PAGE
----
Love, Simon is the first movie produced by a major film company to feature an openly gay protagonist, generating $37 million domestically. As an adaptation of the 2015 debut novel Simon vs. The Homo Sapiens Agenda by Becky Albertalli, it tells the story of high school junior, Simon Spier, played by Nick Robinson, and his online romance with another boy from his school. They anonymously email each other and the viewer sees Simon’s coming out journey. Time published an article shortly before the film’s release claiming that it was unnecessary and was not representative of the LGBTQ+ community in 2018, yet the movie has had a resounding impact.
Many teenagers have shared their own coming out stories inspired by the movie. Queer celebrities such as Ellen DeGeneres and Jesse Tyler Ferguson bought out theaters in their hometowns to make it more accessible to a variety of people. One of the movie’s stars, Keiynan Lonsdale, came out during filming in addition to Robinson’s own younger brother. Director Greg Berlanti strove to create a film that honors LGBTQ+ culture, people and tell a story that represents the current struggles that the community faces.
The movie was certain in itself and didn’t try to hide that it was a gay film. The advertising campaign made references to gay culture such as WeHo (West Hollywood), a part of Los Angeles known for its gay bars and active gay community. Signs were put up in major American cities such as Washington D.C., New York City and San Francisco with jokes made for that city such as “I’m as straight as Lombard Street”. In fact, the first trailer says Simon is gay within the first 40 seconds. One of the supporting characters is not only gay but an ethnic and religious minority which had never been represented on the silver screen.
Throughout the film there are references to pop culture such as featuring popular young adult LGBTQ+ books such as More Happy than Not by Adam Silvera. When Simon vs. The Homo Sapiens Agenda was published in 2015 there was not a New York Times Bestseller list for young adult fiction so it could not become a NYT bestseller. Silvera was the first author to become bestselling author with his debut novel featuring a gay main character. One of the more obvious references was when Simon tells an anecdote involving Panic! At the Disco frontman Brendon Urie who is known for “Girls/Girls/Boys”, an anthem with the message of “love is not a choice.”
A message of hope for young members of the LGBTQ+ is something that cannot be overstated: it has been successful because people can see themselves in this story. LGBTQ+ people have a significantly higher rate of mental illness and most films featuring them have adult themes or portray harmful situations, such as underage relationships, both of which occur in Call Me By Your Name, another recent film featuring an LGBTQ+ teenager protagonist.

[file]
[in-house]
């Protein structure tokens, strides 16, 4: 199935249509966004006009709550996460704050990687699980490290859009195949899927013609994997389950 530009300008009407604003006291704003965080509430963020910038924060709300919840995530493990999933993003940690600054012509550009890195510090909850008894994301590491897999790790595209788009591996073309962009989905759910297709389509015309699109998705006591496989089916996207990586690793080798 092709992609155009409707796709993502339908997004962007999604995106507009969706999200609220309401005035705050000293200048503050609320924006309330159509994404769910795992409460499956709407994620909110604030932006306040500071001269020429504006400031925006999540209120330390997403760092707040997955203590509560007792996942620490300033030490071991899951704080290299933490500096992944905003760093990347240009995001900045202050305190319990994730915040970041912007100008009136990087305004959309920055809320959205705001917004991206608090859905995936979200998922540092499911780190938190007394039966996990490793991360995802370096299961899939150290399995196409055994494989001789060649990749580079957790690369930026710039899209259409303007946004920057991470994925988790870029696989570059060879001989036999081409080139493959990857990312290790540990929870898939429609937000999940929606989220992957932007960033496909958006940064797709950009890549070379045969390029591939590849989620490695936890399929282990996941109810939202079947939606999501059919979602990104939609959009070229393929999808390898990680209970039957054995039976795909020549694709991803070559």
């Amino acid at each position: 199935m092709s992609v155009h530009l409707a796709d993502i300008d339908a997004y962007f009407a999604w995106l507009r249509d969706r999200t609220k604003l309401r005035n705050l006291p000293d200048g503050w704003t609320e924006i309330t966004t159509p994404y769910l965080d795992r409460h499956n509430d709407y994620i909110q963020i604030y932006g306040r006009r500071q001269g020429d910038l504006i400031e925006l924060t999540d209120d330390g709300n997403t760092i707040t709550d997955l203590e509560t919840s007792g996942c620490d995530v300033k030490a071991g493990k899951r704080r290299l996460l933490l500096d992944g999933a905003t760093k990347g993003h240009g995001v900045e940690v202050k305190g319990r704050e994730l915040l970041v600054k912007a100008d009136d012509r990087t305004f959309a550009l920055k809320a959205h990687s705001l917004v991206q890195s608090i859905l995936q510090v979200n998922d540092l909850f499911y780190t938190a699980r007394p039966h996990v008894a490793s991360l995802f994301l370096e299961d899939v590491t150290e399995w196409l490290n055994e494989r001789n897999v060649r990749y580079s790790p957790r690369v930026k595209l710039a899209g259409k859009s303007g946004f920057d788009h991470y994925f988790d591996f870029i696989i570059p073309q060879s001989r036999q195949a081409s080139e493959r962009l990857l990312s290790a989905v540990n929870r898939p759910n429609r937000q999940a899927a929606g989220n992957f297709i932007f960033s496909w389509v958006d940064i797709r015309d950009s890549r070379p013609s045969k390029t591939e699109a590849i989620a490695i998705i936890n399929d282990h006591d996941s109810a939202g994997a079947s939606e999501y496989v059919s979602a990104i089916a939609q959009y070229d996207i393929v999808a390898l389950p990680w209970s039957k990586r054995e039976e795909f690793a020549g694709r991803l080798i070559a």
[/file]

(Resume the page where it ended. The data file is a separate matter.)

Gay men have a history of being erroneously associated with pedophilia and the movie has been criticized for perpetuating this idea, but others found it hopeful that a film centered around a gay character was nominated for Best Picture at the Oscars. One problem for both films was that the main characters who are LGBTQ+ were portrayed by straight actors. Call Me By Your Name had a mainly straight production team and was criticized for the way the studio handled the advertising.
Love, Simon had a gay director and many LGBTQ+ consultants to ensure proper representation. Although both have straight actors playing the leading role Love, Simon had more resources and diverse cast that had queer actors in addition to a younger target audience. Love, Simon does not only portray a white middle class version of being gay but also portrays a black gay student who presents himself in a more feminine way to show the diversity that exists within the LGBTQ+ community. The diversity in the film extends beyond sexuality and allows for greater conversation about these topics.
When I met the author, Becky Albertalli, in 2016 shortly after the book was released she told me that it was a story that wasn’t getting told. A story like this has never been told in this way and for this wide of an audience. It was the first young adult novel to be pushed by a major publication company featuring a gay protagonist and it paved the way for other novels. Love, Simon is a movie about a human experience and the effect it will have cannot be overstated. It provides a way to connect and embrace with other people with different experiences and, ultimately, foster understanding.
Written by Staff Writer Sara Short
Photo from DailyBillboardBlog.com
To read more on Love Simon and its impact see Staff Writer Izzy Harris’ article in the next print edition of The Standard.